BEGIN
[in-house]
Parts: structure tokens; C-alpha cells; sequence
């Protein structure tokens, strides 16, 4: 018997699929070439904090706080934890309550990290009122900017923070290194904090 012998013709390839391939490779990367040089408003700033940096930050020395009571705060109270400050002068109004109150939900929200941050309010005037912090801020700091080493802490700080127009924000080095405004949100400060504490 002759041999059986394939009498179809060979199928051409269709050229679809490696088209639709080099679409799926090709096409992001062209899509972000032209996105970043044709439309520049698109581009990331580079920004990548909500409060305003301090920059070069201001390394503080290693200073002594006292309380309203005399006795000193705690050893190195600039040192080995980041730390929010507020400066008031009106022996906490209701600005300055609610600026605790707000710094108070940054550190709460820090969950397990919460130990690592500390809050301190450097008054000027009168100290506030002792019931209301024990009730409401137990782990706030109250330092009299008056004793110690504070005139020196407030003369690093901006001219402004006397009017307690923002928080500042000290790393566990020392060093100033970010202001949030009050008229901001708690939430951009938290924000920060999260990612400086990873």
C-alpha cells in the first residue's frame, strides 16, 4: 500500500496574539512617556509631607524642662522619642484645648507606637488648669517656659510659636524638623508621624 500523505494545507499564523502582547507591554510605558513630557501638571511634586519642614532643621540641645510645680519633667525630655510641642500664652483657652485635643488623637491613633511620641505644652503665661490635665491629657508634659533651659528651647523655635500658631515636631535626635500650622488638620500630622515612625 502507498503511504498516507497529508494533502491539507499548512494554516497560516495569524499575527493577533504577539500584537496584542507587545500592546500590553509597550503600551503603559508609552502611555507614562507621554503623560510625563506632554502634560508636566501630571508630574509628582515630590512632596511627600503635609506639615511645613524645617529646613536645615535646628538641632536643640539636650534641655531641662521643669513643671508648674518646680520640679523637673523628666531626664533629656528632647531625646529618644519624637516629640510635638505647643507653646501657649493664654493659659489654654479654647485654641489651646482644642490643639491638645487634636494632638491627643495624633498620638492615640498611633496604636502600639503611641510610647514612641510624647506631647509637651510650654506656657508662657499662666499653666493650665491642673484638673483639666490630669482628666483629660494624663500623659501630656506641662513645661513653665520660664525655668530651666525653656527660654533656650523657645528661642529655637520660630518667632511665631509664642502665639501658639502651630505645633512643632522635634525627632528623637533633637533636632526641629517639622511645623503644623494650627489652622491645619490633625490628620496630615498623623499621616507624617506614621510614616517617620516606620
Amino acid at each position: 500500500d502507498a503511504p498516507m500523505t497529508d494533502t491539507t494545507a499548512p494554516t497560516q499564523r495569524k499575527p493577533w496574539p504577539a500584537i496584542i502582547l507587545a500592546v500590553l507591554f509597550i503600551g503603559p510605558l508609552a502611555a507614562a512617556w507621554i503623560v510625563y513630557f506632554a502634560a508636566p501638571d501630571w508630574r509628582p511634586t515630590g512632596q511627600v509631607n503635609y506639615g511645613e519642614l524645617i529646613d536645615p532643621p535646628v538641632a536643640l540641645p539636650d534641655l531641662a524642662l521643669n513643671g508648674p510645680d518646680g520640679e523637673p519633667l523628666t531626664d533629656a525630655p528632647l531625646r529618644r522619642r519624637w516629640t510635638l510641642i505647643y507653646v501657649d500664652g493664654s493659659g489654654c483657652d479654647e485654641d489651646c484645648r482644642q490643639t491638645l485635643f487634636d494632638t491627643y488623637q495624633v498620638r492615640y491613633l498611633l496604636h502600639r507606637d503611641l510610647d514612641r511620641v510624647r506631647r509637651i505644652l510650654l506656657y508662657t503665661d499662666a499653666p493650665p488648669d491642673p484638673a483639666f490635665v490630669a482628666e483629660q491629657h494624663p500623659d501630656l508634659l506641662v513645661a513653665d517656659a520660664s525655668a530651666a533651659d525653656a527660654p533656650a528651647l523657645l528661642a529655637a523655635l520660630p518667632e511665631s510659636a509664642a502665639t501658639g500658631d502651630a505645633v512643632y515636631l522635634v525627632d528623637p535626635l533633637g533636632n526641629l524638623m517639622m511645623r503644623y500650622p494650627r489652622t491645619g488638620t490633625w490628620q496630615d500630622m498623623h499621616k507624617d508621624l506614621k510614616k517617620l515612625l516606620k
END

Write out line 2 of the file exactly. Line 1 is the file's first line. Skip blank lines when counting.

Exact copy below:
Parts: structure tokens; C-alpha cells; sequence